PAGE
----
What does "Incline/Weight" mean as used in the
orange and the purple programs in the Walking
To increase intensity, an incline can be used on a treadmill.
Light dumbbells, ankle weights, or a back pack can be used during
walking. Parents can even push or carry their kids about. Hiking
on hilly terrain can also be considered.
On the Rockport
Walk Test you state: "the subject walks as briskly as
possible for one mile". My age is 63. Will walks at a Heart
Rate of 70% of (220-63) = 110 be a good choice for me? (Denmark,
you are really walking as fast as you can for a mile, the test
speed will probably be greater than what will be recommended
for your training intensity. Since age predicted max heart rate
quite variable from person to person, it is hard to say for certain
wheather this heart rate will correspond to an intensity that
is "as briskly as possible". See Aerobic
Intensity. The important factor is you actually walk "as
briskly as possible for one mile".
The test results will suggest a starting % predicted max heart
rate (%PMHR). See Walking
Programs. Understand your PMHR
may be +/- 15 BPM so you will want to supplement your %PMHR with your
rating of perceived exertion (RPE). You may want to work up to
"Somewhat Hard" over the first few weeks, after a slower
warm up speed.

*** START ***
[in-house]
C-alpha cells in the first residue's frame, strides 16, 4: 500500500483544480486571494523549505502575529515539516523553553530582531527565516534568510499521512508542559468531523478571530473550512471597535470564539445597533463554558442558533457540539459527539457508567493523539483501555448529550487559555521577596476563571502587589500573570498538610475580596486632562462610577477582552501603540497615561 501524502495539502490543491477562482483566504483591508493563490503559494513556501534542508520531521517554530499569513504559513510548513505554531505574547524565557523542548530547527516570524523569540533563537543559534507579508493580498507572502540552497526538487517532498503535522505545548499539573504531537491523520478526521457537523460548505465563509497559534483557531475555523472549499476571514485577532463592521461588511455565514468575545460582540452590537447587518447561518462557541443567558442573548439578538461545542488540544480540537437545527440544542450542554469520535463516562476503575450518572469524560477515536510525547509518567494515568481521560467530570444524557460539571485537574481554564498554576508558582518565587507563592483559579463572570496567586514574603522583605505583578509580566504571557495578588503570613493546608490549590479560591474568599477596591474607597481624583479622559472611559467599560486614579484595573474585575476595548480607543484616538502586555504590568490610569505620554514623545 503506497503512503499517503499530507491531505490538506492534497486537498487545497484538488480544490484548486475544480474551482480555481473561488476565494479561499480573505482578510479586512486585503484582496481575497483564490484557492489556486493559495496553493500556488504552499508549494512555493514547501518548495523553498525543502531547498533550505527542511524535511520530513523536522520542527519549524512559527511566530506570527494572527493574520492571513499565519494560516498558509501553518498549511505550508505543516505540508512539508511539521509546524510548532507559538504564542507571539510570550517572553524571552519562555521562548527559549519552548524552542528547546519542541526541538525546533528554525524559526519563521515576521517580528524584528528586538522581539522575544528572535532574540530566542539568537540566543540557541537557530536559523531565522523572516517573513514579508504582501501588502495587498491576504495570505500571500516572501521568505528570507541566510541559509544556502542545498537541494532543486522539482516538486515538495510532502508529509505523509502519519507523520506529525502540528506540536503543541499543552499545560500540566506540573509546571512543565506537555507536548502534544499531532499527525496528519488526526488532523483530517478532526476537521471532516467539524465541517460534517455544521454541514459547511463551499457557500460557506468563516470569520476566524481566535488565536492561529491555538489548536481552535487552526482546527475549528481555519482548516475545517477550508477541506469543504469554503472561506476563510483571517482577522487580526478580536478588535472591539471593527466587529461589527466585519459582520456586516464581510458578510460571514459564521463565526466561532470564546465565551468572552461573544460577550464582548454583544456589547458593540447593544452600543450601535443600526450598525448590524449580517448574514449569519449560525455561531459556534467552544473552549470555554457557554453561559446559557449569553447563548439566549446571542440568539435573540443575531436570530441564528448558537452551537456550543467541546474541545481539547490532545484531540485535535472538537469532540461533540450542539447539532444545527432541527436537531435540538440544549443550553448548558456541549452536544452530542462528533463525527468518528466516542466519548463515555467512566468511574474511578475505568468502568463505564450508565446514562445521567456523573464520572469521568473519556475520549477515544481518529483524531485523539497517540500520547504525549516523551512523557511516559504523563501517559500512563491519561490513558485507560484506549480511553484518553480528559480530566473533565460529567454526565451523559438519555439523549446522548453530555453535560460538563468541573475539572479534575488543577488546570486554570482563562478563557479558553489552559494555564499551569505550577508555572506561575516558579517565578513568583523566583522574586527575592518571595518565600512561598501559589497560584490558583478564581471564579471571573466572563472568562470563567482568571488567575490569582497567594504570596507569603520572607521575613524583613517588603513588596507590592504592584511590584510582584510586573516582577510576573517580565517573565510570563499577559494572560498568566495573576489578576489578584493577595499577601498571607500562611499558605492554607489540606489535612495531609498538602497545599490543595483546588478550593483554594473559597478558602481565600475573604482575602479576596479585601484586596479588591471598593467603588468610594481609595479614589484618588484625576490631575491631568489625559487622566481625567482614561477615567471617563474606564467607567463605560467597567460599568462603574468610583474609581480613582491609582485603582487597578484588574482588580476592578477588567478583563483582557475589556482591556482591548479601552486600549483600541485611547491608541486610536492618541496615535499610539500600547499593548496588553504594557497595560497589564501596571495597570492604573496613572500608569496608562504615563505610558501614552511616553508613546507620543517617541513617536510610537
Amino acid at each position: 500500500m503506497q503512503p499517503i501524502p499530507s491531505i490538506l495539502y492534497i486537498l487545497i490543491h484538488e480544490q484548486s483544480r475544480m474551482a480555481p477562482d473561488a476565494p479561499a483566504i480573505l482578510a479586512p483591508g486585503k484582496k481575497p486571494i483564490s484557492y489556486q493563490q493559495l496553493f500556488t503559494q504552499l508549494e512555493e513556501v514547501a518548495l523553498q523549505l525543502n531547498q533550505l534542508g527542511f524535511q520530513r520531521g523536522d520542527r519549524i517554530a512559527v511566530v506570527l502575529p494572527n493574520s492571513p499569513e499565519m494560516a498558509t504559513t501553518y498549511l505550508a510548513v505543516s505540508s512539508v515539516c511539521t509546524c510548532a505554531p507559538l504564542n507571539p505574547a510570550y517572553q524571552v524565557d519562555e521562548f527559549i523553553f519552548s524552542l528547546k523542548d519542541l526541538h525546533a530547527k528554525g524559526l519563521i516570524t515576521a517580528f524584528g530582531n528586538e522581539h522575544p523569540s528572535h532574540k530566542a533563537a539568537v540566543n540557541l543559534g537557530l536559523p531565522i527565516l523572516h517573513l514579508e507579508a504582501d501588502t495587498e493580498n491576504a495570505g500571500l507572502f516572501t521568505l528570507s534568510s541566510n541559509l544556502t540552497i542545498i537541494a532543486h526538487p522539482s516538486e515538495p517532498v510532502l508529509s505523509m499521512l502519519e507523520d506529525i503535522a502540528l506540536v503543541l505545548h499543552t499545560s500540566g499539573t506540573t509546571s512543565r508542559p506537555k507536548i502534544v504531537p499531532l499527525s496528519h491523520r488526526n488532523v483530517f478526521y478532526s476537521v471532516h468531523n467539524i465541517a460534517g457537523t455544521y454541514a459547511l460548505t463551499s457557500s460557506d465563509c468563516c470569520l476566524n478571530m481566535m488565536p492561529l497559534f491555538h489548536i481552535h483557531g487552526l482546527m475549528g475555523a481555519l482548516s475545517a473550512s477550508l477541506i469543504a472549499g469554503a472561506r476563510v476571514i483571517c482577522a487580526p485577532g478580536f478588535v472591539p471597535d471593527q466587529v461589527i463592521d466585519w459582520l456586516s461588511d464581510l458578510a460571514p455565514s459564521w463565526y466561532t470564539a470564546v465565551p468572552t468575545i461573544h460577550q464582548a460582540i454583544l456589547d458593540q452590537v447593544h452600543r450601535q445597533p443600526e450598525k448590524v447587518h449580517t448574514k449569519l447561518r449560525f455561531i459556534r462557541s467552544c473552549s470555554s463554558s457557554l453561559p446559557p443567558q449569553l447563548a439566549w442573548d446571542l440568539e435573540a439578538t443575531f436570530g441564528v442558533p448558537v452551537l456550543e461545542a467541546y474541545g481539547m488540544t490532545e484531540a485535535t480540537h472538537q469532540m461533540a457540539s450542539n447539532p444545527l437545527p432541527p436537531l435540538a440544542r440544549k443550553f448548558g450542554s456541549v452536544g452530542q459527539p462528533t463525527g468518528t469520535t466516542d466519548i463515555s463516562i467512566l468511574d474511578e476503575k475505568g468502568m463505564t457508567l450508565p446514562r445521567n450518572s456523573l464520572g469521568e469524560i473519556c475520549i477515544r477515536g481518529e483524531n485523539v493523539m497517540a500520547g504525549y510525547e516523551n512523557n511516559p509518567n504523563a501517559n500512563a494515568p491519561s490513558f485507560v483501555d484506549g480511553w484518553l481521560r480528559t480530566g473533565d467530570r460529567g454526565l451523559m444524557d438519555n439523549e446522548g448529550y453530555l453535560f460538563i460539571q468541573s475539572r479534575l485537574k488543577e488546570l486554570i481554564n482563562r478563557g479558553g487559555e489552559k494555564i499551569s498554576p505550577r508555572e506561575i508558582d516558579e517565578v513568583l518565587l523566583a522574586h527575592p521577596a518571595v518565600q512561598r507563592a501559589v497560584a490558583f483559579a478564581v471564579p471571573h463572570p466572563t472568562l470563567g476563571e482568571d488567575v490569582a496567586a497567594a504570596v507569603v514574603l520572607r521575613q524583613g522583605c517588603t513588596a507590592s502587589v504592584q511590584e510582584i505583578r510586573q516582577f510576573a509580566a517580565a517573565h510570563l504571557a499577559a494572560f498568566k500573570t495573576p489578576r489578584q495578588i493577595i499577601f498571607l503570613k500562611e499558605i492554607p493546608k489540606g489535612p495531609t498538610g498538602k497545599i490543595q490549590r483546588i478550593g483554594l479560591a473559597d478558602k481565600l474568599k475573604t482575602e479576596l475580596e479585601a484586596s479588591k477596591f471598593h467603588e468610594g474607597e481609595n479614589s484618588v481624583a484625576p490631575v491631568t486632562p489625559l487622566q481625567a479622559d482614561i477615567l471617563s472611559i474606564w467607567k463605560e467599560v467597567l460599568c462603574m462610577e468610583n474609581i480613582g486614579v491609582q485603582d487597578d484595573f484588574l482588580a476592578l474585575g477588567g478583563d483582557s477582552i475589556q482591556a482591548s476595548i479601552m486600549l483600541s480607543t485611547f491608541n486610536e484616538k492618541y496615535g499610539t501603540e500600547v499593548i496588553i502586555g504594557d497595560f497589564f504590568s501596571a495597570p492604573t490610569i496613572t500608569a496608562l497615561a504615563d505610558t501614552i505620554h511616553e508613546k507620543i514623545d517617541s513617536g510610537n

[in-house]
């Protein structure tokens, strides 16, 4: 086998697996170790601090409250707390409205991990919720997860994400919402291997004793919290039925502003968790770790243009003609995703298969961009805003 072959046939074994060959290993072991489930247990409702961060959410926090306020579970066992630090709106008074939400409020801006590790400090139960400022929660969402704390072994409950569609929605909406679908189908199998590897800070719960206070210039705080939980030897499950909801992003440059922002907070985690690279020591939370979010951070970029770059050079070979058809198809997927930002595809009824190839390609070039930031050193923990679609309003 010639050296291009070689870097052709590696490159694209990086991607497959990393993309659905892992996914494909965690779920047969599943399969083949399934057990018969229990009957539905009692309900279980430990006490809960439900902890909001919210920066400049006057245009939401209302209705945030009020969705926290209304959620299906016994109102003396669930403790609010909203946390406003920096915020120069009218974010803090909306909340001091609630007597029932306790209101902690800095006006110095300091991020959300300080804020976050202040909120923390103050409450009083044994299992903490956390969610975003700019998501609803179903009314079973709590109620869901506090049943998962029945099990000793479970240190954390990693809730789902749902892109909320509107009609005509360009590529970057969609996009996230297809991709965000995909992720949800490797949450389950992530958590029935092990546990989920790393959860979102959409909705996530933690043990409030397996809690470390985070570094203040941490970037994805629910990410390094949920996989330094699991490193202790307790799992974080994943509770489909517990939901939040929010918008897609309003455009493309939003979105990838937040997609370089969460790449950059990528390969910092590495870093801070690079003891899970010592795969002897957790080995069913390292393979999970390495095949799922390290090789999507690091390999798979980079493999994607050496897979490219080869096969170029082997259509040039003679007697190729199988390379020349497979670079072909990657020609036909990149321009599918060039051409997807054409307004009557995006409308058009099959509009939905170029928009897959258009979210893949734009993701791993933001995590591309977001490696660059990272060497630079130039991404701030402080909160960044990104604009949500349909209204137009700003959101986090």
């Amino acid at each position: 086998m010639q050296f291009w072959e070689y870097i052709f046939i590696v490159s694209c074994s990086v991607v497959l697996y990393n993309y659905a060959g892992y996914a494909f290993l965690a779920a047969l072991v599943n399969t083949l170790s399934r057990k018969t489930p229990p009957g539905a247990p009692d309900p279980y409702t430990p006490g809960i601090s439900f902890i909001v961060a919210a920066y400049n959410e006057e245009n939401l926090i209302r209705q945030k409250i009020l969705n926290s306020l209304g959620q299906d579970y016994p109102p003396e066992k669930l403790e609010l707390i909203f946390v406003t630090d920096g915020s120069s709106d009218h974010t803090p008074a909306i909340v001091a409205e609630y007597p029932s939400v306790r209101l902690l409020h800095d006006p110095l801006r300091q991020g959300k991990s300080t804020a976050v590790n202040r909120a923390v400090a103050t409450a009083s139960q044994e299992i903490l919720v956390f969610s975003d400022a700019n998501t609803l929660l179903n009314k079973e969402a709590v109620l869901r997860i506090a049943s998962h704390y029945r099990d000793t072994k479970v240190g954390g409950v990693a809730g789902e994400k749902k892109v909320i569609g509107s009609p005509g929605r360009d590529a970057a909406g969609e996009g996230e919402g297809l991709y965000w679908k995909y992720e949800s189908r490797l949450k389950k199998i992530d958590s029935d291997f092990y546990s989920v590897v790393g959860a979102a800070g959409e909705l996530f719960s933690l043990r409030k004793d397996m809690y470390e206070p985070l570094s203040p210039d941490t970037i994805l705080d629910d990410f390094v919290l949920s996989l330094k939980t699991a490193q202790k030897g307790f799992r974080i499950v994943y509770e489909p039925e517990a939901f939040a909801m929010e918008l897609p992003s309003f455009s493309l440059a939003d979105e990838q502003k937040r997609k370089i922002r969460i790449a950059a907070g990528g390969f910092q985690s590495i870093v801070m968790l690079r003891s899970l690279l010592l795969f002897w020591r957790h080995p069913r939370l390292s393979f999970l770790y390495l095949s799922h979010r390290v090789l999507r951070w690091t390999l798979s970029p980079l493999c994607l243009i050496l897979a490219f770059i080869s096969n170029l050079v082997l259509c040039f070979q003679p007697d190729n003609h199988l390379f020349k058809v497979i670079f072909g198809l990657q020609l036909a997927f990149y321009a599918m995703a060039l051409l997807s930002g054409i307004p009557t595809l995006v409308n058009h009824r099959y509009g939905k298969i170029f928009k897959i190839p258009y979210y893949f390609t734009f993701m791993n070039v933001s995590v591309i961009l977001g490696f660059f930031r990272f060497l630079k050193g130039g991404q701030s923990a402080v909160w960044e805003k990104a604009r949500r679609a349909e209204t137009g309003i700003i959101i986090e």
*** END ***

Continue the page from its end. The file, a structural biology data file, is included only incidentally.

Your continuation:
You may also estimate a starting walking speed (and incline
if you are using a treadmill) using the Walking
Metabolic Calculator. Take note of your predicted maximum
METs from the 1 mile walk test. Calculate a percentage of your
predicted METs; 50% for "poor" fitness up to 85% for
Excellent fitness. Find the appropriate speed and incline to
reach this target MET level. You would still be advised to supplement
this suggested intensity with your rating of perceived exertion.
The American College of Sports Medicine recommends a physician
to perform a Stress EKG test before VIGOROUS exercise for those
with certain risk factors; see Modified
ACSM Health Classification Questionnaire. Incidentally, an
EKG test can give you your true MHRmax. The PAR-Q or the Exercise Readiness Questionnaire
will let you know if MODERATE exercise is appropriate. In either
case you may want ask your physician if he would suggest any
medical tests or exercise guidelines. Incidentally, if you are
on medications that effect
heart rate the test results for the 1 mile walk test will
be invalid. Good luck!
I have completed the Walk Test and determined the Suggested
Program; I would like to know if the program is to be done daily
for the 20 weeks.
The original Rockport Walking Program suggested 5 days per
week. The frequency should actually depend upon on you individual
fitness goals, available time, predisposition to certain overuse
injuries, and other activities you plan on incorporating into
your program. Some people may choose to walk everyday for various
reasons including weight management or to better control blood
sugar levels, yet others may choose to walk 3 days a week, while
performing other activities such as weight training on alternating
days. There may be slightly more benefit with higher frequency
but the chance of overuse injuries may increase with greater
freqency (ie: most days of the week), whereas some people may
not have any problems on a daily walking program. Also see Aerobic Exercise Guidelines
for Specific Goals.